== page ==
Horses Used in WWI
QUESTION: What horses were used in World War
ANSWER: The following information comes from
THE HISTORY AND ROMANCE OF THE HORSE, by David
Most of the info talks about pre-WW1, but this
statement is prophetic...
"A plethora of romantic nonsense has been
written about the Civil War. None
of it is more nonsensical than the claim that
the Rebel cavalry was so formidable because every
gray-clad trooper rode a Thoroughbred or blooded
Hackney, while the Federal forces jogged to battle
on plowhorses. At the time there weren't enough
Thoroughbreds and blooded Hackneys in the South,
America, or the world to mount the Southern cavalry.
It is true the "Jeb" Stuart expressed
a preference for Thoroughbreds...."
And "Both Southern and Northern cavalrymen
rode virtually the same types of horses that troopers
had ridden in most wars--meaning all types."
Regarding WWI, these references were noted...
Next to a photograph "Uhlan units, mounted
on their dark-coated German Coacher type horses,
were still factors during the early days of WWI."
And "Uhlans wearing spiked helmets and carrying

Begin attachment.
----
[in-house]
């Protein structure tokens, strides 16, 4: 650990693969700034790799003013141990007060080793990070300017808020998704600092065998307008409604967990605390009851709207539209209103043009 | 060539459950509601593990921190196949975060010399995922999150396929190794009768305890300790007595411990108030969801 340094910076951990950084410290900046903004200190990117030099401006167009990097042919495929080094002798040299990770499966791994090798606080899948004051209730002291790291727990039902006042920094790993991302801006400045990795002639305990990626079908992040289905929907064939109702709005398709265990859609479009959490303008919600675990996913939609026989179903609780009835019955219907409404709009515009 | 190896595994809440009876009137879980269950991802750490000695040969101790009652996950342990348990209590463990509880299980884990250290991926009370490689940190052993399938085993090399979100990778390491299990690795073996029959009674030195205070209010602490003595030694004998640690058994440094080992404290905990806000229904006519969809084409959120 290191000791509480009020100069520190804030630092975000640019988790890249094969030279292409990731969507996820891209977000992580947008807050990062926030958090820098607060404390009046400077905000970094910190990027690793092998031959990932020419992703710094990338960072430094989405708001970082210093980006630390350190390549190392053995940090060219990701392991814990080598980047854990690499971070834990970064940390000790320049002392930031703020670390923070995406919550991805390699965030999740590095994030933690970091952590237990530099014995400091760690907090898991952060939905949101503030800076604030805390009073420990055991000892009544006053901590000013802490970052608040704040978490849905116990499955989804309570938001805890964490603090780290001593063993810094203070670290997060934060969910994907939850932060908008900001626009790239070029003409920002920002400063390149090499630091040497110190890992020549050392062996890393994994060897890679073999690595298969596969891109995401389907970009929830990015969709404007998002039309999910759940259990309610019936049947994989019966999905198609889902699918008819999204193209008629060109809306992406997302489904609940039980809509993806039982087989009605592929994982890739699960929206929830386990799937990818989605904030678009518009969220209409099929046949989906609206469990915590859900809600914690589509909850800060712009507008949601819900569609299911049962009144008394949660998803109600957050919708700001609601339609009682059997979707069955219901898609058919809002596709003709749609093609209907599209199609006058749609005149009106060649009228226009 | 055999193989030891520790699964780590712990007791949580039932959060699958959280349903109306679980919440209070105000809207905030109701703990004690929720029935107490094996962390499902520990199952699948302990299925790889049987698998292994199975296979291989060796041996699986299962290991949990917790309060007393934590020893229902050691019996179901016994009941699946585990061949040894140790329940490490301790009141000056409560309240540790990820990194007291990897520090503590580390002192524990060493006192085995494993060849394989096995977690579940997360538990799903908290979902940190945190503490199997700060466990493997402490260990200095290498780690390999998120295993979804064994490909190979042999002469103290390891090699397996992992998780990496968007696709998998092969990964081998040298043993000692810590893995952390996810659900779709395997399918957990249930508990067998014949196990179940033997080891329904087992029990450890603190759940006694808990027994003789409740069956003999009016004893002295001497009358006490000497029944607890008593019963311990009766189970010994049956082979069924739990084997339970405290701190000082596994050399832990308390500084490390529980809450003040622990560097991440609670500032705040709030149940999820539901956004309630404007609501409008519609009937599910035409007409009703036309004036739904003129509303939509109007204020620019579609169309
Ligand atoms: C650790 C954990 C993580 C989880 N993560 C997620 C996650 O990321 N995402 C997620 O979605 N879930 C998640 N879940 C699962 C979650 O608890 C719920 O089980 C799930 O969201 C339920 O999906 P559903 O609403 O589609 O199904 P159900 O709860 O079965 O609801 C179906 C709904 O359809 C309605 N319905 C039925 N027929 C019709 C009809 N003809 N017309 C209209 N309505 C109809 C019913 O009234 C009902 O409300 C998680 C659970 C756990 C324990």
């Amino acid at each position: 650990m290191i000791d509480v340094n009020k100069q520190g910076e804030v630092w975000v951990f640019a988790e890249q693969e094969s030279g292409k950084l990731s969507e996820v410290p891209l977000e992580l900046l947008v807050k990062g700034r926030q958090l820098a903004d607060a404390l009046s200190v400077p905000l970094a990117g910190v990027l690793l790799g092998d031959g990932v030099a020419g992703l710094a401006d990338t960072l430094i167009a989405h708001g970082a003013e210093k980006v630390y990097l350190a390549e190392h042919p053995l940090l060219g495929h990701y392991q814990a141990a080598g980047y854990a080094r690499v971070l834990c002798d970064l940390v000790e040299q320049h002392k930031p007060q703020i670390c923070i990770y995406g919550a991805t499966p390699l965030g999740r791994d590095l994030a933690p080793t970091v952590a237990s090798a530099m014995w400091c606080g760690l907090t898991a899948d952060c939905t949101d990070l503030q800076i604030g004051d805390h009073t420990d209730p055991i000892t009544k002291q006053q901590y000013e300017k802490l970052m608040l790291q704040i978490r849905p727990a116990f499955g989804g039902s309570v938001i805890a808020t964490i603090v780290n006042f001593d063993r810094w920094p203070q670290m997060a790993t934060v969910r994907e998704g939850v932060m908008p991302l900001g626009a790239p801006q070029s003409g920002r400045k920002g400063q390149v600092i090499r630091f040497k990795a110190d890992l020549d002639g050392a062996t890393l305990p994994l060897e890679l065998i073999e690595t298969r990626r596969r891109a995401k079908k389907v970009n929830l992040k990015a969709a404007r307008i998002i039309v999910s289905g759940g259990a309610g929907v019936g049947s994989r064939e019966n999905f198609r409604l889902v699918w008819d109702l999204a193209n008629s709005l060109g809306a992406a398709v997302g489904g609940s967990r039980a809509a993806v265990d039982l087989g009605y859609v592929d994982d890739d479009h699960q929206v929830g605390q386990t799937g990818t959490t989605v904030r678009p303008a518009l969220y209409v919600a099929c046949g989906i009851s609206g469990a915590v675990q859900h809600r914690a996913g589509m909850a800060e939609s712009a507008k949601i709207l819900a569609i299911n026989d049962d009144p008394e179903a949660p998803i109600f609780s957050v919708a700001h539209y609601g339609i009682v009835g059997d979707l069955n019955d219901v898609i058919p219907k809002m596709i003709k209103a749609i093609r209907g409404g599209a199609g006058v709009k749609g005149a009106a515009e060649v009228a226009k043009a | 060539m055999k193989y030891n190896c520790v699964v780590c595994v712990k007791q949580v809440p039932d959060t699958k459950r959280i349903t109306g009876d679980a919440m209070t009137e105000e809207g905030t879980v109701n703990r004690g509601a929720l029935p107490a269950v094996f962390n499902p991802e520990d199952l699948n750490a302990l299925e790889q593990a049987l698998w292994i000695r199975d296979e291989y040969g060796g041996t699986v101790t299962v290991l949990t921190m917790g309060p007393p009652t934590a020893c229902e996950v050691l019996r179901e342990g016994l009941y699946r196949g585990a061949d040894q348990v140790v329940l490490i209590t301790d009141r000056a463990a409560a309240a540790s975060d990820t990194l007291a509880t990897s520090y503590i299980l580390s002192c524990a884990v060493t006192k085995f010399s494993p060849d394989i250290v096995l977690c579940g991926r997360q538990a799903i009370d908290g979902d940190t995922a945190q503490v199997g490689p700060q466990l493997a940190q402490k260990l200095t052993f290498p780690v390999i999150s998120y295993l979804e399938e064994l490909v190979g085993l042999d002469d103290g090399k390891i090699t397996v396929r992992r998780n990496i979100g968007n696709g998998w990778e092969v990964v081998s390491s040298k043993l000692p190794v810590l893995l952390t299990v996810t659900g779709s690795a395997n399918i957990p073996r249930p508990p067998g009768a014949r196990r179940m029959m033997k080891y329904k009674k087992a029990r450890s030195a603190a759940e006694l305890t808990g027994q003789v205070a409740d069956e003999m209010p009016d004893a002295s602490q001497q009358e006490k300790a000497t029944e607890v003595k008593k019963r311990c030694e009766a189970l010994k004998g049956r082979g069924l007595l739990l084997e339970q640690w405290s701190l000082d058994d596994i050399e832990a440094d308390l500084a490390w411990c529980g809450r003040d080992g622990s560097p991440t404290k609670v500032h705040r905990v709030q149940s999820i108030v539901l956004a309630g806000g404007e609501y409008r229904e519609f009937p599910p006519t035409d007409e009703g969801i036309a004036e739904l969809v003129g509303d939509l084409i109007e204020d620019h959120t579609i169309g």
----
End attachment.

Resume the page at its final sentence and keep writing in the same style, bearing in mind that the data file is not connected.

pennoned lances rode into Belgium on dark-coated
Coachers in 1914, but there was little cavalry
action on the Western Front in the First World
War, although the Russians made extensive use
of Cossack regiments on the Eastern Front even
after the slaughter at Tannenberg. The British
shipped 6,000 horses to France with their first
divisions...but eventually returned them to England
and replaced them with mules. The mule was the
war horse of WWI when the conflict of mud-mired
attrition developed. The grand old cavalryman,
Charles Scott, who would become commander of the
armored force in WWII, was charged with supplying
the American Expeditionary Force with mules when
we joined the Allies in 1917."